Thanks to Tim Gueguen for the heads up. Naeila El Shatir, a Syrian refugee, was very happy to be going to Canada, but she also had a great need to ensure another refugee made it with her, her cat Sherry.
“This cat suffered as we suffered in the war. He was always afraid,” she explained. “He spent a very difficult time with us. He always looked at me to ask, ‘When will all of this end?'”
For El Shatir, who counseled refugee children with psychosocial issues, taking care of Sherry became a form of therapy and a way of honouring her sister’s memory.
In February, El Shatir and her elderly mother were accepted as government-sponsored refugees in Canada, but pets were not allowed.
“There is no chance,” El Shatir said. “There is a big list of what you can bring and can’t bring. I can’t bring cats or plants.”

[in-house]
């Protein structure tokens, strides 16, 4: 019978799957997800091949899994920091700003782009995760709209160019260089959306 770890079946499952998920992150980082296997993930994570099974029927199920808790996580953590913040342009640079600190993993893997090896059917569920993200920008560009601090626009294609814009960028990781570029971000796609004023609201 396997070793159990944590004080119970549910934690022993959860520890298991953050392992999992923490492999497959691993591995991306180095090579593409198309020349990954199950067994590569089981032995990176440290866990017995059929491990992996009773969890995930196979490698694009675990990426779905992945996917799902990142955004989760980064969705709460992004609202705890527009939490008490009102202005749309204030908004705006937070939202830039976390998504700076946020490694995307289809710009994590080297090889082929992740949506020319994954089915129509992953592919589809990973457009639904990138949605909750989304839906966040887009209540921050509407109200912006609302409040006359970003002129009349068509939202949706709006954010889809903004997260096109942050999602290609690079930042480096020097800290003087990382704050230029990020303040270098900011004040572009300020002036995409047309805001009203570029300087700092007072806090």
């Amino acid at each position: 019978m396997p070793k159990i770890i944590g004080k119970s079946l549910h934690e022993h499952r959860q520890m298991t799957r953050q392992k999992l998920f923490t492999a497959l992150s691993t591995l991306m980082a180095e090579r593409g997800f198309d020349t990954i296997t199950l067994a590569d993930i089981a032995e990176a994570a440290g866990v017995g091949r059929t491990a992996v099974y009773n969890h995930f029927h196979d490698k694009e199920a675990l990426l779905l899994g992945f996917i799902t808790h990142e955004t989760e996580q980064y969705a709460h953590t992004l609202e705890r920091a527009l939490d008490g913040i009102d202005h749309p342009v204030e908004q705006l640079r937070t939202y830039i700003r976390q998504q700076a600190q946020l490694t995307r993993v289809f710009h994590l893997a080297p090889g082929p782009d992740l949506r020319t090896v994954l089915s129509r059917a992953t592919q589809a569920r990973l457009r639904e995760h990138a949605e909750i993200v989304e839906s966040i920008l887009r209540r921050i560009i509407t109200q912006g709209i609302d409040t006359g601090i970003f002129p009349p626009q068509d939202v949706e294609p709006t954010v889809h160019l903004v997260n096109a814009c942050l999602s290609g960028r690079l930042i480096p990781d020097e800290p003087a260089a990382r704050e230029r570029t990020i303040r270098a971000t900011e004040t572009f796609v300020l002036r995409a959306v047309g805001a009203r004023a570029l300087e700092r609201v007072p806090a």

El Shatir was torn over whether to leave Sherry behind. In the end, she entrusted Sherry with her brother who promised to complete the extensive medical screening and paper work required to ship a cat to Canada.
“I thank Canada, its people, its government for giving the Syrian people a chance to restart our lives again. To have a chance to live in a normal way and a safe way. Also for giving my cat another chance to live.”
There seems to be a prevailing sense that any refugee should be damn glad to be out of a bad situation, who cares if they are treated like human beings floating about. It’s good to see there are people who do understand how difficult it is for refugees, and something like a beloved pet can make all the difference to a person, especially one who has been subjected to ongoing trauma. You Canadians are serious nice.